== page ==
A Shoemaker’s Steps Into Entrepreneurship

(This is about my friend who makes shoes. His journey in entrepreneurship, as far as I’m privy to, is representative of the early stages of entrepreneurship. And I decided to write about the stages. And with an image of me wearing one of his designs).

Horny Phase: This is when an idea hits you and you start to masturbate over it. "Shoemaking. Yes, shoemaking!". Like the prospect of sex, the idea begins to sound promising, exotic, romantic and sometimes fantastical. Your brain is on overdrive. Your body twitches. It's love at first thought. But it's a delicate phase; it can extinguish quickly.

Passion Petrol Phase: "I am about to revolutionize shoemaking in Nigeria". This sustains the Horny Phase. You're now completely on steroids. Nothing in this world can stop you. You start to build biases to protect the idea. In fact, everything around you exists to confirm your biases. You associate the fervency of your passion to a divine conviction. Everyone starts to get a vibe from you. You're either weird to them or they're in awe of you. You can't stop yourself.

Quotation Phase: "Just do it!", "Just do the fucking shoes!". This is the most ridiculous stage. Familiar quotes take a new quality - "A journey of a thousand steps start with a fucking giant shoe". Same as spiritual quotes. You imagine yourself as an incarnate of a great entrepreneur. (Steve Jobs is everyone's usual suspect. Seth Godin is second. Yours will include the wealthy uncle that locks down the village during Christmas). You start saying smart and nice-sounding stuff. In order words, it's the phase of heightened psychosis. Everything motivates you. If a mere road sign says, "Speed Bump Ahead", you take it as a metaphor for your new business. You're just mad!

First Execution Phase: "We've launched a website that will change how shoes are made and sold in Nigeria". Actually, if you could, you may extend the claim to the world because, why not? This is world domination! And you'd believe your own silliness. Yes, the website is up and you've announced to friends, family, church members and exes. You won't talk about the hell you took web developers through in the making of the website. Your worry is now full-blown, and even more complicated by an anxiety over revenue. No, not anxiety. It's paranoia. How to make money becomes the bane of your existence!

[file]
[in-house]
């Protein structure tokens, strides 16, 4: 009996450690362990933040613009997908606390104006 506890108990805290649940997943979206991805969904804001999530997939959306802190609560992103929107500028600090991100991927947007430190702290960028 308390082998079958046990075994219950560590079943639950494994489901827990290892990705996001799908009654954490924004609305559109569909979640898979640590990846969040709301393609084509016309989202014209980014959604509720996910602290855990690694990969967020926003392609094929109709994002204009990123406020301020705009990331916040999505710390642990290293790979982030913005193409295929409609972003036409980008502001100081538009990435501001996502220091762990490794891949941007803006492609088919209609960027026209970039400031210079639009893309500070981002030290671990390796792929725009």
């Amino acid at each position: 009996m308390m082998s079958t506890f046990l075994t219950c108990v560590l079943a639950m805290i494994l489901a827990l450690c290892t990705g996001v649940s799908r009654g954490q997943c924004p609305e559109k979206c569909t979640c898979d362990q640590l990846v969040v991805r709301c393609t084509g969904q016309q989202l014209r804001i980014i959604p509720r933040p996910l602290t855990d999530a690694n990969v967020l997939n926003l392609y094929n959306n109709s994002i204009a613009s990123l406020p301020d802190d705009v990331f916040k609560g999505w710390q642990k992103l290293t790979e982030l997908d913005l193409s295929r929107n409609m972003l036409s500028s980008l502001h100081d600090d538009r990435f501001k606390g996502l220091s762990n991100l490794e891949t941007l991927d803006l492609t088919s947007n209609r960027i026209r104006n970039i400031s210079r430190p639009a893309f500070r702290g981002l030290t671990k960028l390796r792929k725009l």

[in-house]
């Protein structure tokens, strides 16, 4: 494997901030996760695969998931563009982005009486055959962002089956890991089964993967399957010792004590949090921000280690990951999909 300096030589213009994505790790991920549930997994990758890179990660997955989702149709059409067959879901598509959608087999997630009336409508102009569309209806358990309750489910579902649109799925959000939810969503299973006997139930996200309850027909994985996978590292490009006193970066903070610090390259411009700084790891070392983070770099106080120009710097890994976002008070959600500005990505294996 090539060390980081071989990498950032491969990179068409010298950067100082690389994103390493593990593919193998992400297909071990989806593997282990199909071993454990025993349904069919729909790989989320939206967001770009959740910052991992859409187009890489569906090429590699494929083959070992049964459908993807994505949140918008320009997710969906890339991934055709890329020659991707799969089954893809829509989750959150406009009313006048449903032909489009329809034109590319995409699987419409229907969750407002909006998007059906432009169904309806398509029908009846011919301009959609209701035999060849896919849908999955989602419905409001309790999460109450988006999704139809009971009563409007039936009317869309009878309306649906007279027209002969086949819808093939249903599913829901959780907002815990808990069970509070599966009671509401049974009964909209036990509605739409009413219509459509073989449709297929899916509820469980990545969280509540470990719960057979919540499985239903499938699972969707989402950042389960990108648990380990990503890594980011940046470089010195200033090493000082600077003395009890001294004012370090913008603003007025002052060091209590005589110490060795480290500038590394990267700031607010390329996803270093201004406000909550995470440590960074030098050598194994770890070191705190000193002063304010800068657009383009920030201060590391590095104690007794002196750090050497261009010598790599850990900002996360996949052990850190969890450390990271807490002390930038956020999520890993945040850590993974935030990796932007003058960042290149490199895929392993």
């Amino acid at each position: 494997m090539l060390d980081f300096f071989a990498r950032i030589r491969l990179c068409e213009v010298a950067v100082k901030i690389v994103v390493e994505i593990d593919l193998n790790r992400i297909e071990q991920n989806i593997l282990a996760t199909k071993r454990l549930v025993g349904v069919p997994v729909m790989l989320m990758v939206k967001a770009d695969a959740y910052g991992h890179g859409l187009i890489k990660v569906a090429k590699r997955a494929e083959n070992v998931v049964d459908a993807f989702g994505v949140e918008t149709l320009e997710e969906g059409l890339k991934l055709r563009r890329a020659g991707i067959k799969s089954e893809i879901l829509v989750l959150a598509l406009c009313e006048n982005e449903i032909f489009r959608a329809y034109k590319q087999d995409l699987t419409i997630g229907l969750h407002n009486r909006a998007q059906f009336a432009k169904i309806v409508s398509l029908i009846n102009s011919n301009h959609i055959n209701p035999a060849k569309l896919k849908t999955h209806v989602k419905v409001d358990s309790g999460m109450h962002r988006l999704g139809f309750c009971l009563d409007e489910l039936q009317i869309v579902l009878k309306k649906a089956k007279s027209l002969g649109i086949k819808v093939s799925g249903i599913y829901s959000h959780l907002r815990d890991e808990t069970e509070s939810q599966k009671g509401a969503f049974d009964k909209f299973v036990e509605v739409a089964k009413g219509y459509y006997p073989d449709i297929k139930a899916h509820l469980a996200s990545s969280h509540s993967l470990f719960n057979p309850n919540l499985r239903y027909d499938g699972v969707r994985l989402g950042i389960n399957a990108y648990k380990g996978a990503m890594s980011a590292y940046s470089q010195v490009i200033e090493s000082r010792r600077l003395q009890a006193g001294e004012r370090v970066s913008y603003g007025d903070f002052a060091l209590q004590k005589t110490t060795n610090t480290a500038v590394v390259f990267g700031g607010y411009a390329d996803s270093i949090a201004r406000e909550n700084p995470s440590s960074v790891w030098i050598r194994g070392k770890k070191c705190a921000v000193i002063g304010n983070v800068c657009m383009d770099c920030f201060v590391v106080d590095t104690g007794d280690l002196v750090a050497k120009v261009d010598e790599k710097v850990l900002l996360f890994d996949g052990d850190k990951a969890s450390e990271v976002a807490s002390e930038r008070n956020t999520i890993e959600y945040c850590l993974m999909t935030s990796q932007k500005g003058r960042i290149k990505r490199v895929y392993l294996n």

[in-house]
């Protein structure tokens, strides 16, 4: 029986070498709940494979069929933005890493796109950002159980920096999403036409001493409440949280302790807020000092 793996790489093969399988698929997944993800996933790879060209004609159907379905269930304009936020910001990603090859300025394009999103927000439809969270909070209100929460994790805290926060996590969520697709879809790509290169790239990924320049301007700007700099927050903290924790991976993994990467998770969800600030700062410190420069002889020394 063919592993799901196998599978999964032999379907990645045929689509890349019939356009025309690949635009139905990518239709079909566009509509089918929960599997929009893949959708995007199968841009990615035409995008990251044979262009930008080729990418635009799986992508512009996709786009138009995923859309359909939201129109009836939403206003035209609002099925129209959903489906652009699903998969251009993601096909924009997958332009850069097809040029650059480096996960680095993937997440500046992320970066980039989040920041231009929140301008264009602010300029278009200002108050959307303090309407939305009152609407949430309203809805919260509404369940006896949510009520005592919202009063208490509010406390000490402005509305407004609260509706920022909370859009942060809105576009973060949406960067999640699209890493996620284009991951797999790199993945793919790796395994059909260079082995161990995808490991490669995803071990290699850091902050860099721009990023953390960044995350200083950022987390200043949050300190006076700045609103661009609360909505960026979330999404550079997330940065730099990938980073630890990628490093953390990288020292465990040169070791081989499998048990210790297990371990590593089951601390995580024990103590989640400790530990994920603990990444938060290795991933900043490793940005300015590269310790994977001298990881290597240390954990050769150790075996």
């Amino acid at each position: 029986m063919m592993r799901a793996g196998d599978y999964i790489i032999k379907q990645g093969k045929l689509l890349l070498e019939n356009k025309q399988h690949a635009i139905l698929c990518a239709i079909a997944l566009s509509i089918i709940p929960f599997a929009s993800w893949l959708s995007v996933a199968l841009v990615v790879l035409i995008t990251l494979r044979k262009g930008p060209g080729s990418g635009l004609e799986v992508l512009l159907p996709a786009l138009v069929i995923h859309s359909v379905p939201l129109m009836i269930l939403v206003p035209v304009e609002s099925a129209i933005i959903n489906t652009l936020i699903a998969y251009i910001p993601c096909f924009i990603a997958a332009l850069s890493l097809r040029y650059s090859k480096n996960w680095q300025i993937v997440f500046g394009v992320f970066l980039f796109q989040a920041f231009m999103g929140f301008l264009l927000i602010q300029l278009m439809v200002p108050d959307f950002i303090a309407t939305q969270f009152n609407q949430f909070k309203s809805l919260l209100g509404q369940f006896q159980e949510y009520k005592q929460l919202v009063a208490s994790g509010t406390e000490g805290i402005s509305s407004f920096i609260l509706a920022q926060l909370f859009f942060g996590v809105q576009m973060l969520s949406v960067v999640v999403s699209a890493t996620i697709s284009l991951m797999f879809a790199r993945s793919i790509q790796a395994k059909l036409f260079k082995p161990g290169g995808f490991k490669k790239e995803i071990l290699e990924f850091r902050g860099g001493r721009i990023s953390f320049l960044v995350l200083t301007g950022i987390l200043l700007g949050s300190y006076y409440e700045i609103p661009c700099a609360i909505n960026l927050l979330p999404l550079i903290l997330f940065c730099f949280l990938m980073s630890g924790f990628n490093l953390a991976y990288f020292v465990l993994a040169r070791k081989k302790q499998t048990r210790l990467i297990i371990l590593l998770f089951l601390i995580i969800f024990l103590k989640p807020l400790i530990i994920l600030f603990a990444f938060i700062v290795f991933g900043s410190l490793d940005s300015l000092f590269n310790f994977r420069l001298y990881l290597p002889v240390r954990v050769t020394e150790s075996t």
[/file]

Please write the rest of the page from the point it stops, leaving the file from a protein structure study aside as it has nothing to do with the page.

OCD Phase: "Our logo must carry shoe element so it can become iconic". Actually, OCD runs through almost all the stages. But special mention to the compulsive and unnecessary drag over the choice of color, logo and the friggin' website design. (You'll contact some creative pretenders like Chris Ogunlowo via BBM, WhatsApp and everywhere and ask about their intelligent take on your logo, and he will feign intelligence simply to make you get off his back. But, deep down, he wondered if there aren't things that are more important to obsess about). You'll start googling the meanings of colours and, maybe, find spiritual connotations of logo elements and names!

Vanity Phase: "Journalists and bloggers will kill themselves to feature our shoes." This one is a curse. And you're careful. You know all those media things are at best veiled narcissism. The key currency here is to separate vanity from substance. You know well that not all media mentions are the same, some are the devil's way of distracting you from what matters. You don't chase interviews, PR, photo-ops and magazine front covers. You have things that are more important about your business to worry about. There's a wife to take care of, there's a future Harvard school fees to pay for the lil’ ones, and salaries to pay.

Lachrymal Phase: "Yaaaay, our shoes are selling. We have unique customers and we've hit our first profit." Insert tears here. Insert joy here. Insert multiple orgasms too. You’ve been waiting for this confirmation. You needed it to confirm you know what you're doing and you're doing it right. A milestone brings tears to your eyes. But, but... but your work has just begun.

Customers-Are-Kings-But-Some-Are-Fools Phase: "Don't fucking compare my shoes with roadside shoes". All along, you've been encountering customers at every point and you've been dealing with them with your church-mind. But it feels like a wayward prank when it seems like customers are behind you, scheming your downfall with unrealistic requests. You're holding yourself back from screaming on the phone or slapping the ones in front of you! But it is what it; you've got to deal with. Customers make or break businesses; you now know how to deal with them.